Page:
Minutes – March 21, 2019

Delaware Valley Ornithological Club

Time: 7:34pm

Call To Order:

President: George Armistead
VP: Linda Widdop; Secretary: Gregg Gorton


Members present: 29; three guests (students of the Program Speaker)

Reports from Council: 


Committee Reports:


Gregg Gorton (for Bonnie Witmer)

No New Members; two new applicants: Liam Hart and Carol Weisl

Billings Award Presentation

Art McMorris introduced the Billings family (Bob’s widow, Liz, and daughter, Karen) and this year’s winner, Sandra Keller. Sandra then gave an animated account of her Big Year, highlighting the unusual species. She saw 303 species (302 of them in N.J.), which is notable not only for outstripping the other entrants this year, but also for her total’s being lower that her second- and third-place finishes of several other years! The Award is clearly well-deserved.

The area map for the Billings Competition can be found at:  http://dvoc.org/Committees/BillingsAward/Resources/CompetitionAreaMap.pdf

A brief, animated account…
Liz Billings, Art McMorris, the Winner, and Karen (Billings) Walter

Field Trips: 

Linda Widdop

Woodcocks & Spotlighting for Night Creatures

Cobbs Creek Environmental Center

March 22, [email protected]:00pm-7:00pm

700 Cobbs Creek Parkway, Philadelphia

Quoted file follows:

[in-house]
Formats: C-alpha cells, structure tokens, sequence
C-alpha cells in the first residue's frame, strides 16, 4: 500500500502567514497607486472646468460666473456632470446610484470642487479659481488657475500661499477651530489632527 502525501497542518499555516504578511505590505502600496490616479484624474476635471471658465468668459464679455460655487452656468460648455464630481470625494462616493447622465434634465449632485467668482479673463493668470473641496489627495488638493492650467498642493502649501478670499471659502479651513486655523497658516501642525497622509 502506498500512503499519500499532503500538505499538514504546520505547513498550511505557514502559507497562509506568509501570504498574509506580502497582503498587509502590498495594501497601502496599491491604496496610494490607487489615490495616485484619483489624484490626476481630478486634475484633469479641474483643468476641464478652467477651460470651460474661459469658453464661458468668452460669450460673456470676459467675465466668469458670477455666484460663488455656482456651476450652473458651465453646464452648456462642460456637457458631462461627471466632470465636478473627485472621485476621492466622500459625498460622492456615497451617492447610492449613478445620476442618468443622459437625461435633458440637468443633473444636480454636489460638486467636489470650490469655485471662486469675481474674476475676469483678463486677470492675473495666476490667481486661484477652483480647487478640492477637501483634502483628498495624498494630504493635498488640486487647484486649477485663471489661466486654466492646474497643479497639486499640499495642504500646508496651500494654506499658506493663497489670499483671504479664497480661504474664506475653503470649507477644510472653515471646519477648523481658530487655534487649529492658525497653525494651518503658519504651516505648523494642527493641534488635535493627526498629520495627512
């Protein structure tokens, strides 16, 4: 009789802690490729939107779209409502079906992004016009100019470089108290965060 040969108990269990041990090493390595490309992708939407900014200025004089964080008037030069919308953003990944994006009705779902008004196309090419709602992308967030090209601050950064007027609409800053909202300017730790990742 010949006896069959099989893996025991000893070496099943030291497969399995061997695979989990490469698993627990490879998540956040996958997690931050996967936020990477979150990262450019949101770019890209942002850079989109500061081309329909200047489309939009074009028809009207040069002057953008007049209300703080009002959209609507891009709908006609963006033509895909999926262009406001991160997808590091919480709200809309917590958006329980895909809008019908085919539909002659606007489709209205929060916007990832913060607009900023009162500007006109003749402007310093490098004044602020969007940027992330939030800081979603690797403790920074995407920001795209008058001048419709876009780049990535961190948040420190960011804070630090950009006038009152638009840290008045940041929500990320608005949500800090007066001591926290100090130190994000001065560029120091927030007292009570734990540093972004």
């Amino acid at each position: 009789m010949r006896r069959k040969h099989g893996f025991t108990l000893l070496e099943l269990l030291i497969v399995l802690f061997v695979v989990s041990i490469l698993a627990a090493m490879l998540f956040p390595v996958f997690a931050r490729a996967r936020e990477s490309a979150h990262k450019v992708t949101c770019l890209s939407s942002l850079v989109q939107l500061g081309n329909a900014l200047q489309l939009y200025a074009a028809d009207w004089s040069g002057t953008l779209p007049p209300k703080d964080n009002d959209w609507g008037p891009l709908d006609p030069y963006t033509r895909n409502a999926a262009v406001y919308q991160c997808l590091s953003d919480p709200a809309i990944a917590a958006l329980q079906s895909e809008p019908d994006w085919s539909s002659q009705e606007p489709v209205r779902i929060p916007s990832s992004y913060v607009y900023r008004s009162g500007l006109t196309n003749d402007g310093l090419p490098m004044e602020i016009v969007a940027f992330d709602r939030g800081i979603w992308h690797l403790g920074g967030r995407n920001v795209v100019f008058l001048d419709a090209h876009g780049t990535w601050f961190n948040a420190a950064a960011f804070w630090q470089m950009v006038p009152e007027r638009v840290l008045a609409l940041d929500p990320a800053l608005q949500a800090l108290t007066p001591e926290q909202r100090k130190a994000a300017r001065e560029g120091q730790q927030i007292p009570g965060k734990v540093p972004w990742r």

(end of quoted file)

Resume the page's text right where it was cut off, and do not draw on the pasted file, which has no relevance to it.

Trip Leader: Tony Croasdale


Discovery Center Bird Walk
The Discovery Center
March 31, 2019 @ 8:00 am – 9:30 am
3401 Reservoir Drive, Philadelphia, PA, 19121
Trip Leader: Gregg Gorton (for Matt Halley)

Cape May Area Birdwalk
Meet at Concrete Ship (USS Atlantus – western terminus of Sunset Blvd.)
April 06, 2019 @ 8:00 am – 1:30 pm
500 Sunset Blvd, Cape May, New Jersey, 08204
Trip Leaders: George Armistead, Martin Selzer

This is a joint DVOC/Wyncote Audubon field trip
Bring food, or we can make a quick stop at Wawa.
Plan: Birding in the main spots at Cape May and perhaps up the Bayshore, looking for returning Piping Plovers, migrating Bonaparte’s Gull and (fingers crossed!) hopefully for a Little Gull, or Sandhill Cranes somewhere along the way. Good time of year for migrating loons and grebes too. We will adapt our day to where the area’s birds are.
Note: Monitor BirdPhilly Chatter group on WhatsApp and DVOC Facebook page for updates prior to trip, and for live updates during the day of April 6th.

TreePhilly Meets BirdPhilly!

Cobbs Creek Environmental Center

April 7, [email protected]

700 Cobbs Creek Parkway, Philadelphia

Leaders: Tony Croasdale and Navin Sasikumar

Birds and native plant gardening: birding and a workshop

–>Please contact Linda Widdop if you want to lead a trip outside Philadelphia: Linda@techimpact.org

–>Please contact Tony Croasdale if you want to lead a walk inside Philadelphia (for DVOC’s BirdPhilly initiative): Tony.croasdale@gmail.com

(Details for all walks/trips can be found at:
http://dvoc.org/activities/field-trips/ )

Upcoming Program:

April 4, 2019 @ 7:30 pm – 9:00 pm

New Bird Specimens from Amazonia: Show and Tell!

Jason Weckstein


Linda Widdop: Marty Dellwo’s birthday is today!

Tony Croasdale: If you want a free tree from the City for your yard, email him about arranging that.

George Armistead: The Delaware Birdathon (of the Delaware–formerly Delmarva–Ornithological Society) will raise funds this year in the ongoing effort to conserve more coastal land. In the history of this effort, about $400,000 has been raised, and more than 1200 acres have been protected. This year–and IF the amount raised is at least $100,000–a matching donation of that amount will be made! Dates: May 4-May 12, 2019.